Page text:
Discover stories behind the latest exhibitions, fascinating explorations into maritime science and archaeology, and the surprising details of what happens inside (and outside) a modern working museum.

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David Payne

David Payne is Curator of Historic Vessels at Australian National Maritime Museum, and through the Australian Register of Historic Vessels he works closely with heritage boat owners throughout Australia researching and advising on their craft and their social connections. David has also been a yacht designer and documented many of the museum’s vessels with extensive drawings. He has had a wide sailing experience, from Lasers and 12-foot skiffs through to long ocean passages. Since 2012 he has been able to work closely with Aboriginal communities on a number of Indigenous canoe building and watercraft projects.

AUSTRALIA II, the winged keel and more

24 Sep 2013

Australia II has become one of the nation’s most recognisable vessels, thanks to that extraordinary America’s Cup win in 1983. Almost everyone knows about its winged keel that seemed to make it unbeatable.

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A tale of self-rescue

10 Jul 2013

Sometimes when it all goes pear-shaped you have to find a way to extract yourself from the situation. The gaff rigged 28 foot long Maluka and its crew got into and out of desperate circumstances late in 1935, helped a Christmas pudding, a lucky unplanned arrival onshore and their practical, bushman’s can-do resolve.

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Rescue - the Australian surf boats

09 Jul 2013

Famous throughout Australia as a symbol of the surf, surf clubs and the surf lifesaving movement, the surf lifesaving boat is an Australian class of boat evolved to suit the coastal beaches.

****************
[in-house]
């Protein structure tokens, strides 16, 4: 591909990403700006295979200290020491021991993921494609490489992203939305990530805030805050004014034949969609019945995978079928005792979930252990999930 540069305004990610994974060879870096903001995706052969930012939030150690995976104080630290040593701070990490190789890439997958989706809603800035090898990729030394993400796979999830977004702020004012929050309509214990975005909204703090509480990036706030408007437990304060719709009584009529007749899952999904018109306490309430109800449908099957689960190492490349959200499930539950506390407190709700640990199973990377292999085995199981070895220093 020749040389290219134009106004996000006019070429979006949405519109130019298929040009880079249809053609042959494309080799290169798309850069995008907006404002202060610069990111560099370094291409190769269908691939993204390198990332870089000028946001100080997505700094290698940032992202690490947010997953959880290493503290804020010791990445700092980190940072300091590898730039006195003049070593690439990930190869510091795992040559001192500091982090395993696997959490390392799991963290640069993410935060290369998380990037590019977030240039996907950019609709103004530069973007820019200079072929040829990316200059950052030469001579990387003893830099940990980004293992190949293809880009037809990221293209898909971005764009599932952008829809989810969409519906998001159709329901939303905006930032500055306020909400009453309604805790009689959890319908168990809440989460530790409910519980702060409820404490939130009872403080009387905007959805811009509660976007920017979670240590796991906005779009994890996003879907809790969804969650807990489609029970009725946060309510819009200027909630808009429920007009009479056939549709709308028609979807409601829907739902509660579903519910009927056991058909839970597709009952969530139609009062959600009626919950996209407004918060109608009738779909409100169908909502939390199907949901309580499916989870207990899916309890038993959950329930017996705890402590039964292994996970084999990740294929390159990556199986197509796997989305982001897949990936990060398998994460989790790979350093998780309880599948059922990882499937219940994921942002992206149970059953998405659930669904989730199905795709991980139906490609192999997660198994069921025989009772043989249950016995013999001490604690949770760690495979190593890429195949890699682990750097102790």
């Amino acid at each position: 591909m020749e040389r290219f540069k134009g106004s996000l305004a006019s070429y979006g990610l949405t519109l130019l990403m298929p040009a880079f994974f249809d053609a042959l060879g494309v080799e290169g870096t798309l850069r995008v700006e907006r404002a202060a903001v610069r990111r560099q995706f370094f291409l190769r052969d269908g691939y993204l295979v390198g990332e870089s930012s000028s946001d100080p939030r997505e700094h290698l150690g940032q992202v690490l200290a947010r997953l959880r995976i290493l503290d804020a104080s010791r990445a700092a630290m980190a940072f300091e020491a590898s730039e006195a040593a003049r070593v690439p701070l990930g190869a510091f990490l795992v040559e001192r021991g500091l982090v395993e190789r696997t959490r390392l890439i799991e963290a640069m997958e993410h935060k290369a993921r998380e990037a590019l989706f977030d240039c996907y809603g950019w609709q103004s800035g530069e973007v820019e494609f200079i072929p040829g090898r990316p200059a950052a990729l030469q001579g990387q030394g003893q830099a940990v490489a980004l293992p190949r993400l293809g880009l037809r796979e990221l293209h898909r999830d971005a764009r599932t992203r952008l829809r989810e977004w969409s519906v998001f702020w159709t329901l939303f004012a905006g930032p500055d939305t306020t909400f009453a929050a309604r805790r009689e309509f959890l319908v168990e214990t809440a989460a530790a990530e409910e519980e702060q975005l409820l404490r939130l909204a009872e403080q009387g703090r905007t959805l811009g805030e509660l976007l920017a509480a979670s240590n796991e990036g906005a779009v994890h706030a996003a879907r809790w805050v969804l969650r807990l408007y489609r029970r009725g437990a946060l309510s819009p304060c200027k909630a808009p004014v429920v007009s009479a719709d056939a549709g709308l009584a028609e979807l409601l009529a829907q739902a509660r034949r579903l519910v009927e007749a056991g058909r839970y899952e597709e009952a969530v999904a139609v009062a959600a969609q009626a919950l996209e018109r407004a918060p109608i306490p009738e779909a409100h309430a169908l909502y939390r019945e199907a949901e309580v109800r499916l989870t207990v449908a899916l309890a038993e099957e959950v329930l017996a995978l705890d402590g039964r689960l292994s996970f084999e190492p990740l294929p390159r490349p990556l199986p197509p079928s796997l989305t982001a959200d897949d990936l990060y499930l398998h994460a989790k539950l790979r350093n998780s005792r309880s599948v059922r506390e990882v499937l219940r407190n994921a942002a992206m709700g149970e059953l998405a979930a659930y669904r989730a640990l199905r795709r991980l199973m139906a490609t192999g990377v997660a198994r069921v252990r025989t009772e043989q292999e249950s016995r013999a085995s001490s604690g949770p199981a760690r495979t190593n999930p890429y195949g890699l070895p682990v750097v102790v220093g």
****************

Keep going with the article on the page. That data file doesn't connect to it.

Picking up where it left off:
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Rescue - early Australian Lifeboats

01 Jul 2013

The coastline of Australia has some particularly exposed and dangerous areas, and a notable graveyard of accidents is the southwest coastline of Victoria and across to South Australia.

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Return voyage: A short family history

27 Mar 2013

In the 1850s my great, great grandfather, Frederick Payne lived in Thames Street and he was a waterman rowing passengers in his wooden skiff across the Thames, a stone’s throw to my left from where I stand.

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A week away, working in the UK

18 Mar 2013

Over the last week of February I travelled to the UK as part of my work at the museum, where my first appointment was to attend the meeting of the International Congress of Maritime Museums’ (ICMM) International Historic and Traditional Ships panel.

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Two men in a boat - Opening of 2013 Sydney Festival

07 Jan 2013

According to the media reports there were 60,000 people watching.  From my position, in the back of a canoe with Matt Doyle full blast on his didgeridoo in the front, I was too busy paddling and keeping it upright to notice just how many were watching us, taking pictures or filming.

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Cooktown: The museum heads north for a week

21 Dec 2012

It’s hot. And humid. But what else can you expect for far north Queensland in December? And it could have been worse – however, the southest trades were blowing across the hills on the coast, providing a margin of comfort across the town.

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A day in the life of a cruise ship

06 Dec 2012

Like nocturnal animals, they come home as dawn breaks, find their haven to sit out the heat of the day, and then head back out as the day cools into the evening. That’s one day’s pattern in the life of a cruise ship that comes to Sydney.

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